This area near East India Dock has changed considerably over the last 100 years, with the bulk of the docks now completely filled in. Just to the left of the cursor on the above map is where the Virginia Settlers’ Memorial is now located.
The buildings to the left of this photo are on Jamestown Way, standing on what 100 years ago was Blackwall railway station, although that closed in 1926. There’s a DLR station of that name today, but it’s a little distance away.
It was from this location in Blackwall on 19 December 1606 that three ships, Susan Constant, the Godspeed, and the Discovery, set sail for the new world. It took them four months to get there, which I can’t imagine was a pleasant cruising arrangement, and then two thirds of the settlers died by 1608 when further relief ships arrived. It was all an enterprise established by the London Company who wanted to establish a series of colonial settlements along the coast in what is now the United States, not a project that went entirely well.
The plaque here was placed on a nearby building in 1928 by the Association for the Preservation of Virginia Antiquities, but that structure was badly damaged during air raid bombings during the Second World War. The memorial plaque was moved onto this current memorial in 1951 following an unveiling which was attended by the United States Ambassador. The memorial was left abandoned and was vandalised, with someone pinching the mermaid that was on top, although in 1999 this was replaced by an astrolabe following the redevelopment of the nearby residential properties. It’s all a much more salubrious area today, peaceful and with extensive views along the River Thames.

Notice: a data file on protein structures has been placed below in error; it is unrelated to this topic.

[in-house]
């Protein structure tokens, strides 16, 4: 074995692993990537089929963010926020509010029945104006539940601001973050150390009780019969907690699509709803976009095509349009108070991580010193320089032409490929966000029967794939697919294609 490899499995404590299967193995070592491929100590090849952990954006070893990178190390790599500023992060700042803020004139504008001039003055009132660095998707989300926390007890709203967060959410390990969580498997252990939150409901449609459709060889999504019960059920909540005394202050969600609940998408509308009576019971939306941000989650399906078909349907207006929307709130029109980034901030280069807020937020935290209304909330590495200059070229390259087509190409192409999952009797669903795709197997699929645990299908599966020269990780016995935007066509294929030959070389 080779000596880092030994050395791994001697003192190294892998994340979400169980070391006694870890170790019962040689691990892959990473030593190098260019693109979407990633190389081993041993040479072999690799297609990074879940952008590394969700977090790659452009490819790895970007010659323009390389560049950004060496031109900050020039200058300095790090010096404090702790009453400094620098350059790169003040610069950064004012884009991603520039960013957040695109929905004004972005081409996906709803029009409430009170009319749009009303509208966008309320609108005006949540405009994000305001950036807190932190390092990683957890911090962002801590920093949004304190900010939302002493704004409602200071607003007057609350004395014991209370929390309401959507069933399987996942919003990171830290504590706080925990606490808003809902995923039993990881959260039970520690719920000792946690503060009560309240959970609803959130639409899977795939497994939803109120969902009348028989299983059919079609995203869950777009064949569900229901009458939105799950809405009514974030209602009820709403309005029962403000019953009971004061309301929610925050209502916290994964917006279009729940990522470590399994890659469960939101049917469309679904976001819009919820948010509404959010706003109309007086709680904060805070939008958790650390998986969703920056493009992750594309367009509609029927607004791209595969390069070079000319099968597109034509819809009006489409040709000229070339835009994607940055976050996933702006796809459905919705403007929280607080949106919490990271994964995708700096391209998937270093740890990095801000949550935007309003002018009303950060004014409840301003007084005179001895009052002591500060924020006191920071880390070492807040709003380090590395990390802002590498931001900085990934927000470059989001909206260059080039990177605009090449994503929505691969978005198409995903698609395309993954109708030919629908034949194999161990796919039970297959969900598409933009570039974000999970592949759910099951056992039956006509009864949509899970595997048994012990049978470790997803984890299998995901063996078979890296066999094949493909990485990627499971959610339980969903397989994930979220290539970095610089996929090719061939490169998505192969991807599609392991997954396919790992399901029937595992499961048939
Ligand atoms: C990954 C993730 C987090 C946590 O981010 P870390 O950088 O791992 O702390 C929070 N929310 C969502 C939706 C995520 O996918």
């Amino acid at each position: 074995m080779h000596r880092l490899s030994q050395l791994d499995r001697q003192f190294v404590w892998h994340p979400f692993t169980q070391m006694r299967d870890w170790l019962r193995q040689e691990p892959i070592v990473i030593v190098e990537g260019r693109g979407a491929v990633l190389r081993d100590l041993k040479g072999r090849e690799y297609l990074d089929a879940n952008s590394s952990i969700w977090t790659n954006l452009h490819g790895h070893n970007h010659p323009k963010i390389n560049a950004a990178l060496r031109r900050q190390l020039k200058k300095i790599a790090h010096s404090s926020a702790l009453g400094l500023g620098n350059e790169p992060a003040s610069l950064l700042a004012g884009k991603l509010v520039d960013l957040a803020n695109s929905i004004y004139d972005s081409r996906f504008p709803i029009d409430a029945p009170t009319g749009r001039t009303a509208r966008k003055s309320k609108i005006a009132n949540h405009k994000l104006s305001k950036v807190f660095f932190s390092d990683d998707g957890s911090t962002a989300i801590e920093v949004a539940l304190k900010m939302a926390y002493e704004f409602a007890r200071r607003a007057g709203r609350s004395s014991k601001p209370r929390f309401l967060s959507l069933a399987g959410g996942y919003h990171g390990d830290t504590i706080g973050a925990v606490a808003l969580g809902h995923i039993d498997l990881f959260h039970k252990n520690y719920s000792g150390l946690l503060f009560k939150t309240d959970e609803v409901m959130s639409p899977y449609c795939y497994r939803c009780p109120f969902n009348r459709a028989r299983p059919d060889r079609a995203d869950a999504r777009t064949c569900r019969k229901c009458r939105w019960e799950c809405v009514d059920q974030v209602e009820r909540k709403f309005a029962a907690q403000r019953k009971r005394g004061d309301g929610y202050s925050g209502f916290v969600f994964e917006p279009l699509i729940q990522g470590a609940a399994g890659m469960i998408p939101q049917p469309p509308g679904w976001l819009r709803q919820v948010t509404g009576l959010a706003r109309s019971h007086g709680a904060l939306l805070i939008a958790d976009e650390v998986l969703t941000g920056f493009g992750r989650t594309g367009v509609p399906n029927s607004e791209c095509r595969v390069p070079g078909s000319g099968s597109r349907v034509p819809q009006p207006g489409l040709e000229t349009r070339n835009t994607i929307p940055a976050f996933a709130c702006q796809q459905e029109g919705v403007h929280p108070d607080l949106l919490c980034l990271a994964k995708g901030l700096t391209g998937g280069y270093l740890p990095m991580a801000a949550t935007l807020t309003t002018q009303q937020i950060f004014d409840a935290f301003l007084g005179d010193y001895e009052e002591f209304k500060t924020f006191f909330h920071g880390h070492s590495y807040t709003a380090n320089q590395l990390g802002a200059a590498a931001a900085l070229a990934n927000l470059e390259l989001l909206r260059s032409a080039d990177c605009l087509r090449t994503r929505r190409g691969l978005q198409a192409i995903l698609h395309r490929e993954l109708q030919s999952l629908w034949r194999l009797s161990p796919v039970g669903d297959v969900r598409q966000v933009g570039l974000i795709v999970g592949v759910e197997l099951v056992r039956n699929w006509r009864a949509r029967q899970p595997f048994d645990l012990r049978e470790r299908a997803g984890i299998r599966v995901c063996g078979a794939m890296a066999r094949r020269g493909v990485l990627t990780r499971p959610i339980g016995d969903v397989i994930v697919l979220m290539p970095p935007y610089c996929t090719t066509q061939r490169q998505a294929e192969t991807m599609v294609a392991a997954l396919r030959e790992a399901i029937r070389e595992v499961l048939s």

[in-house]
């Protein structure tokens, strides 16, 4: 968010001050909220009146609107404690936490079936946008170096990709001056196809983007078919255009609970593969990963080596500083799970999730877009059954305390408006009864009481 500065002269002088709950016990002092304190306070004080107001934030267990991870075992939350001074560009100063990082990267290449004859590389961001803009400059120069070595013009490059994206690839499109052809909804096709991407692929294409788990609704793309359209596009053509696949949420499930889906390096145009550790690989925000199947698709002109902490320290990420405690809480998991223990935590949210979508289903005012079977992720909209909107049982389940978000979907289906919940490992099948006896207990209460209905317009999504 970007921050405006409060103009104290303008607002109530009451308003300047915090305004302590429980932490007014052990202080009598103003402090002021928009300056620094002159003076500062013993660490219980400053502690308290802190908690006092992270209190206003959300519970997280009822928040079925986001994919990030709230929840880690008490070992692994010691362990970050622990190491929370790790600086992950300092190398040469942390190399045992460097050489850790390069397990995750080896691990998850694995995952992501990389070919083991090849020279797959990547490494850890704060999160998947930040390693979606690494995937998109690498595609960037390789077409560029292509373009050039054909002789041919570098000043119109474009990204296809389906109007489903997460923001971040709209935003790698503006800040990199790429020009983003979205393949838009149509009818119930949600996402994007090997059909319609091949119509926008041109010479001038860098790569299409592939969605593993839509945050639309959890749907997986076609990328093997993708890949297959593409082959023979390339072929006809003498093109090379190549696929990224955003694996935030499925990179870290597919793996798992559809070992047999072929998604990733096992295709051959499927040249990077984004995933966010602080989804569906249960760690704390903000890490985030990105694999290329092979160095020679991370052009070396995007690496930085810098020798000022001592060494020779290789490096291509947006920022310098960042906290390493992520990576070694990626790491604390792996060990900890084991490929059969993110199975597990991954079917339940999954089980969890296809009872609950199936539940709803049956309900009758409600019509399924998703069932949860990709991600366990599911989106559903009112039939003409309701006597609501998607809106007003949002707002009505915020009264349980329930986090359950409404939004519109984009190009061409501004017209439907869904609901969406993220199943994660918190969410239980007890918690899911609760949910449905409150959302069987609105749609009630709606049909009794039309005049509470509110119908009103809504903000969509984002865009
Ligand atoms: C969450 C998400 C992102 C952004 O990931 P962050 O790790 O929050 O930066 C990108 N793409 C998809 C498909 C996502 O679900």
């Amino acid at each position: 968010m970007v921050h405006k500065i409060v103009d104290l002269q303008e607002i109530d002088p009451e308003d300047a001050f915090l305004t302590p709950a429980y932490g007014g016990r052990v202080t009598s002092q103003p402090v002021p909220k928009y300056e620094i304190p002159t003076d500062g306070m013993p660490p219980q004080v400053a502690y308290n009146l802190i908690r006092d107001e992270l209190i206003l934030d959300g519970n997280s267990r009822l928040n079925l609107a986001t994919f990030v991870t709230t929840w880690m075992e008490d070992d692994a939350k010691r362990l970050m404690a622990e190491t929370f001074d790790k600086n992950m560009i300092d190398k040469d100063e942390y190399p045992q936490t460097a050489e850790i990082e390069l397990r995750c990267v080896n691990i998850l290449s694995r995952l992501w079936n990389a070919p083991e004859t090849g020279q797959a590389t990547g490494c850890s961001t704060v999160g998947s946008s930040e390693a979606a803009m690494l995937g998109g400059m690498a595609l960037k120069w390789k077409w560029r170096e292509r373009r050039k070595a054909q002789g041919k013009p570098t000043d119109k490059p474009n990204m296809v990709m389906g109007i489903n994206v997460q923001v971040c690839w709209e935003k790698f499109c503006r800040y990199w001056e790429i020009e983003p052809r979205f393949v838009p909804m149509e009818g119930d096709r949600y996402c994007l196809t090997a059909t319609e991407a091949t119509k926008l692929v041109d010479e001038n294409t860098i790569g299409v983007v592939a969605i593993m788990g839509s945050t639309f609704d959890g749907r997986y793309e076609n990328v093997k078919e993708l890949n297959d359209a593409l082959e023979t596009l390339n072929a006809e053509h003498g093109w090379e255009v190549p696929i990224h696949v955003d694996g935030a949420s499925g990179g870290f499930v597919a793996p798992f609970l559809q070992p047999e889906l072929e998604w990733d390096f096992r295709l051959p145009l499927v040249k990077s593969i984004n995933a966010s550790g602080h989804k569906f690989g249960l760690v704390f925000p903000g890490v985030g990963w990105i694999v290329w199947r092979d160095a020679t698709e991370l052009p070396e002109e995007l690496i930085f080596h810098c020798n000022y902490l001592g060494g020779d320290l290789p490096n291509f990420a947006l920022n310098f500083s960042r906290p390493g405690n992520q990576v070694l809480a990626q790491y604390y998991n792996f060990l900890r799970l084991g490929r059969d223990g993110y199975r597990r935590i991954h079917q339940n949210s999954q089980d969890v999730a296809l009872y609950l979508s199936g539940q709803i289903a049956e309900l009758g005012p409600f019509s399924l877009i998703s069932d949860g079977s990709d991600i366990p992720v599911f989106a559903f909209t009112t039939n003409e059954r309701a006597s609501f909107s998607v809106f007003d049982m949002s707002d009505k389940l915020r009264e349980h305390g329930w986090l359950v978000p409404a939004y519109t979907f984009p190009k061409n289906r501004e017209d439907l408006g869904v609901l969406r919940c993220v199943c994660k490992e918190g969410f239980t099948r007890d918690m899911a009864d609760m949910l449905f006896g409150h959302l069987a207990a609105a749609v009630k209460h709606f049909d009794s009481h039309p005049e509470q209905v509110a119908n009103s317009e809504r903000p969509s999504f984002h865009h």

I wonder what those who set sail over 400 years ago would have thought about the Millennium Dome (or whatever it’s called now) in the background, and indeed what would they have thought about Virginia today. There’s not much at Jamestown now, which is where the settlers ended up, just a heritage site noting the colonial landings. The plaque notes those who went on the ships as “adventurers” and it’s hard to deny that since they founded the first permanent English colony in America.